Is propaganda used as a way to get voters?

Is propaganda used as a way to get voters?

In a democracy, the supreme power is vested in the people as opposed to a select few. As

a form of government, democracy is founded up on the pillar of popular participation or

inclusion of all people in political, governance and decision making processes. In order to

facilitate popular participation, representative democratic cultures are characterized by regular

elections which are held after short intervals of time such as four or five years. The essence of

regular elections is to give the people or voters an opportunity to choose those who will represent

them in government by way of holding particular political offices such as parliamentary offices

into which people’s power is vested.

Presence of multiple political parties that sponsor contestants who are interested in

holding particular political offices is another major feature of a democratic political system.

Existence of numerous political parties is meant to provide the voters with a pool of choices from

which they can choose their most preferred form of political leadership. Apart from providing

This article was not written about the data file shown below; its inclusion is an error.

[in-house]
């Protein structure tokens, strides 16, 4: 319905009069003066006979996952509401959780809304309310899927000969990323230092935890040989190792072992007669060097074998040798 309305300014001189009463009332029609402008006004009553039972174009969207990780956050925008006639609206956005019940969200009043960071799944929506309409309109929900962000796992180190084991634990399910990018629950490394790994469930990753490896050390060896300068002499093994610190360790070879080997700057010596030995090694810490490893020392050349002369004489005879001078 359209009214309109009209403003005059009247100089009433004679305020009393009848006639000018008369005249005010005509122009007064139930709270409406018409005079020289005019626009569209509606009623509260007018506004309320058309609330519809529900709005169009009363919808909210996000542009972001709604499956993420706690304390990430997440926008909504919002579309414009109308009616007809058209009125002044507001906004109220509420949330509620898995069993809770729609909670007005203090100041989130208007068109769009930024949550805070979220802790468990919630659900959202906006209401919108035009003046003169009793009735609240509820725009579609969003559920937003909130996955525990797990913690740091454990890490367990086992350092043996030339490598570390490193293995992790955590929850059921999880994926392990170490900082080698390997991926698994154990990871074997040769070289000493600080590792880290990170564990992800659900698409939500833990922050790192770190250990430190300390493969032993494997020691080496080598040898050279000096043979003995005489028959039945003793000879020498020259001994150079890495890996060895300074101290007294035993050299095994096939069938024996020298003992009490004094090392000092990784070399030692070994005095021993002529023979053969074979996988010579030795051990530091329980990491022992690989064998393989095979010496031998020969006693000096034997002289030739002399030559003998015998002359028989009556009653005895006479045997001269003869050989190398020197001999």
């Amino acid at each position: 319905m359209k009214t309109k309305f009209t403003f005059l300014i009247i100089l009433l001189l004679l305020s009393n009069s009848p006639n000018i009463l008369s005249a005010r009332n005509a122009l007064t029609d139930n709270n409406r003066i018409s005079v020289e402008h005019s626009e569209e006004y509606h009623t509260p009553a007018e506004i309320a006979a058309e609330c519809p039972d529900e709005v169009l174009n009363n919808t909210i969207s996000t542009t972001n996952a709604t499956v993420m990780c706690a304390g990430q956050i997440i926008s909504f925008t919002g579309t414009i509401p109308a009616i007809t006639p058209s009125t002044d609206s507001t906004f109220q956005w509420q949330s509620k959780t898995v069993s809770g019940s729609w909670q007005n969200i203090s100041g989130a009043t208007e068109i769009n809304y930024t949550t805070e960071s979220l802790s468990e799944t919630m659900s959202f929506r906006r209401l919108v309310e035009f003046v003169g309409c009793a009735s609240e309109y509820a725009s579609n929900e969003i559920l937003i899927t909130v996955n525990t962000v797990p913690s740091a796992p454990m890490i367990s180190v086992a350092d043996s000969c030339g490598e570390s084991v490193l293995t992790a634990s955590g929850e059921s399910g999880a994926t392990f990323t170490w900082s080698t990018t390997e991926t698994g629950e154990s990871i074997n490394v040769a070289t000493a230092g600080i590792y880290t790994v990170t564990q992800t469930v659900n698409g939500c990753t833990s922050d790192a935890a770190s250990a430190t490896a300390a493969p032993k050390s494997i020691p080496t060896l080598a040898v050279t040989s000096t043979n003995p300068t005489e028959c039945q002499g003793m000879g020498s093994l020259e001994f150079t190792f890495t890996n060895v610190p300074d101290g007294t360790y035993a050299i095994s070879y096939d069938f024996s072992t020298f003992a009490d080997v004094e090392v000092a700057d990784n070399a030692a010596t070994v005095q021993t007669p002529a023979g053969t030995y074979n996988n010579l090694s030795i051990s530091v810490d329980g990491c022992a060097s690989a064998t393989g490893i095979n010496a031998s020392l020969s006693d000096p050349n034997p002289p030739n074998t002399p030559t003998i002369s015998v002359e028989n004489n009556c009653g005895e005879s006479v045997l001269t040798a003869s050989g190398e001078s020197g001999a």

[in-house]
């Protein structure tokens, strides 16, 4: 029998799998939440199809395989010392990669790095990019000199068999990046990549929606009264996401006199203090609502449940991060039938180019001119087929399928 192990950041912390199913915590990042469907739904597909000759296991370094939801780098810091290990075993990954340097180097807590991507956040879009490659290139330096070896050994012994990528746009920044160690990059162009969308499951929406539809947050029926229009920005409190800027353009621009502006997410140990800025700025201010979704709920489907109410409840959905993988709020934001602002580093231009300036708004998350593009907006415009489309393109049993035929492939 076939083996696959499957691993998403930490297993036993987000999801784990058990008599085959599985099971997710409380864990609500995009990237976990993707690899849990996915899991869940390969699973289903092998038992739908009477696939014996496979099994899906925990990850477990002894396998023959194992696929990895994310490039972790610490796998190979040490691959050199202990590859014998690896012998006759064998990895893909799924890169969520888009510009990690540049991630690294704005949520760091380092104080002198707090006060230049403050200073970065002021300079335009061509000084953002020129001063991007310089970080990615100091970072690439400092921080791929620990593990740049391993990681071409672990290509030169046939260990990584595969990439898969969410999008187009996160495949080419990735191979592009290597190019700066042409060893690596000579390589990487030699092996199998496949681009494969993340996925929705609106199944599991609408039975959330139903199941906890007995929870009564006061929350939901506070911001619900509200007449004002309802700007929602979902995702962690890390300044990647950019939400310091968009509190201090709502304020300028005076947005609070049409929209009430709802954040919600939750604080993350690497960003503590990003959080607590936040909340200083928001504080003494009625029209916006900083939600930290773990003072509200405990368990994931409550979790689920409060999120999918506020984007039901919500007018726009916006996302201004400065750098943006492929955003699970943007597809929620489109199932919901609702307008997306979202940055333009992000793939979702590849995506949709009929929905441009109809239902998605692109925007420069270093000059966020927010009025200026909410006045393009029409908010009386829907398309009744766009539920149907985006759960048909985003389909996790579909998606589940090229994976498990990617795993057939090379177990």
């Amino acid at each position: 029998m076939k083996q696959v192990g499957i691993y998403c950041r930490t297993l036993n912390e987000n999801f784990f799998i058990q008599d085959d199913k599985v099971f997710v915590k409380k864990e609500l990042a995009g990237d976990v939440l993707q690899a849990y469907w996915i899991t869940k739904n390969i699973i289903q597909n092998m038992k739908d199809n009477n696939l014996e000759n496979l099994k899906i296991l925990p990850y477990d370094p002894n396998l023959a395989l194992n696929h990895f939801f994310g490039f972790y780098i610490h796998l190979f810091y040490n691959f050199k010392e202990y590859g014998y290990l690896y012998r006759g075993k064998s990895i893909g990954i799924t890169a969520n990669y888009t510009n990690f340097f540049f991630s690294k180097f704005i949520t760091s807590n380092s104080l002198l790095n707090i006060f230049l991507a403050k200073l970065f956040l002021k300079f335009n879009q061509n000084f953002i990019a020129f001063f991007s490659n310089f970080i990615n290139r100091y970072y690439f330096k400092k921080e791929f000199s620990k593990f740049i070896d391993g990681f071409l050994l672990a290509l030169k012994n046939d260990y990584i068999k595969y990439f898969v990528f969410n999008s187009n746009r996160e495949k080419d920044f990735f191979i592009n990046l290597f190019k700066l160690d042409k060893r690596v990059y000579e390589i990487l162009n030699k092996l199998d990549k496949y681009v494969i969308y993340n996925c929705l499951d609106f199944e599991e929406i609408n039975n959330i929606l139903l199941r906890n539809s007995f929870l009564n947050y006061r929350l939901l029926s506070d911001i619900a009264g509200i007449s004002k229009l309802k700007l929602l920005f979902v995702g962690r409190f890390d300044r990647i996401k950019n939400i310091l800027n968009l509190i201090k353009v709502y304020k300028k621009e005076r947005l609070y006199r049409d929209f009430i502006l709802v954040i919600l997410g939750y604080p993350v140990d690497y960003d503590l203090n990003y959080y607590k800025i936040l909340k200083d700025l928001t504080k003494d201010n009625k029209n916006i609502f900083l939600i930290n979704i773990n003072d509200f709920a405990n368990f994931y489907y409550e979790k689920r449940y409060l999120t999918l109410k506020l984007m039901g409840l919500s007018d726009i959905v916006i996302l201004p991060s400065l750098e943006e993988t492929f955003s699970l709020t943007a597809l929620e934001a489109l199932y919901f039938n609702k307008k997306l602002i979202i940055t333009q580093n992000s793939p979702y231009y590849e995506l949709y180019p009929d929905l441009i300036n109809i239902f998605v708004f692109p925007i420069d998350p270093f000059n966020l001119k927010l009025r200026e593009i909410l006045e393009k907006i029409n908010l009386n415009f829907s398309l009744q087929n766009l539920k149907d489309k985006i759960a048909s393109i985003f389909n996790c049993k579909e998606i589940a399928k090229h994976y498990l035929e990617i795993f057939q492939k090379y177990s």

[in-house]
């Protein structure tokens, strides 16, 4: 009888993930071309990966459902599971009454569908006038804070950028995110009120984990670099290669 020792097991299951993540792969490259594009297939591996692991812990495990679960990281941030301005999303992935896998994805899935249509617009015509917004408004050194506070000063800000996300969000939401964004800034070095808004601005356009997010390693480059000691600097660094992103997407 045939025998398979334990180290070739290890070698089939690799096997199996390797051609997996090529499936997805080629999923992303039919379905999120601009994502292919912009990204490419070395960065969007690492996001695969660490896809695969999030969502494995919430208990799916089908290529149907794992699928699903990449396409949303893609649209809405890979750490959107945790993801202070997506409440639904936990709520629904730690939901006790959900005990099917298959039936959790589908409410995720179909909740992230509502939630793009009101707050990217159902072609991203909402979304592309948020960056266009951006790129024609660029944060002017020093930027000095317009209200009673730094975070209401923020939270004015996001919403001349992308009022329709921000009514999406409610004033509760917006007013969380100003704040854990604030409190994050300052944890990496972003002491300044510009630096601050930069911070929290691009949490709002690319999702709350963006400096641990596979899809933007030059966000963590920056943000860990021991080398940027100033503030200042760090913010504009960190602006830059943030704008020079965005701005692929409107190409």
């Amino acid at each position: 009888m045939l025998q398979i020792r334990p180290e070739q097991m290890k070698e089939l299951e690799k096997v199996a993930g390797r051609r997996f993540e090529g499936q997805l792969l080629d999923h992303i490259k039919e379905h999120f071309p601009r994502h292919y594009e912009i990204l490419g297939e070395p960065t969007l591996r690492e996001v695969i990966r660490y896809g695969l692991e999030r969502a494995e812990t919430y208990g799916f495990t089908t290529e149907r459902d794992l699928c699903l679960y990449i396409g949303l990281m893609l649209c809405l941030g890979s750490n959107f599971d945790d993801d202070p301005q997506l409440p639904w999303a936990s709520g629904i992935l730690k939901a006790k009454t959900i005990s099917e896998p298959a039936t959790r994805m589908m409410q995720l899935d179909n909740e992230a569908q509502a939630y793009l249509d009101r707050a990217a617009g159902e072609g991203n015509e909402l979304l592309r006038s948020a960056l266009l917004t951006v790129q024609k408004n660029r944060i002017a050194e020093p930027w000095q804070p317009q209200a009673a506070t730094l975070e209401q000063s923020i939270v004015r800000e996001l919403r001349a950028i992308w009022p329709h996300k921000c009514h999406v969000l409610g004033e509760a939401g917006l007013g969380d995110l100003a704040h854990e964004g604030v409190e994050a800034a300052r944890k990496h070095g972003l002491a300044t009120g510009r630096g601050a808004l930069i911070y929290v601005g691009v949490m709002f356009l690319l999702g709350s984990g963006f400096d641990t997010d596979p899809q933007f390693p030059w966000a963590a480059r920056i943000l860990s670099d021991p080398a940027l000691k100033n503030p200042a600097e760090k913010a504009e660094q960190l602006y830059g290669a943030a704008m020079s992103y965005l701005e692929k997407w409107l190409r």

voters with political alternatives in their process of choosing political leaders, participation of

many political parties in elections even where there are two dominant political parties like in US

and Britain engenders political competition for voters. Political competition in turn makes use of

propaganda as a way of wooing voters handy since in the long run electioneering becomes a

game of numbers because the political party with a majority vote rules over the next interval

before another elections are held. This paper argues that in general, propaganda is used to

manipulate or woo voters.


Defining propaganda even within other contexts apart from politics and electioneering

has always been an issue of universal magnitude. Even though, the term propaganda has obtained

a negative connotation by virtue of its association with prejudiced and chauvinistic examples

such as Nazi propaganda, in its original sense propaganda was neutral and could refer to

applications that were generally gentle or harmless like symbols encouraging the public to

participate in an election or census, public health recommendations, or signs encouraging

patriotic citizens to report crimes to the police among other well intended messages.


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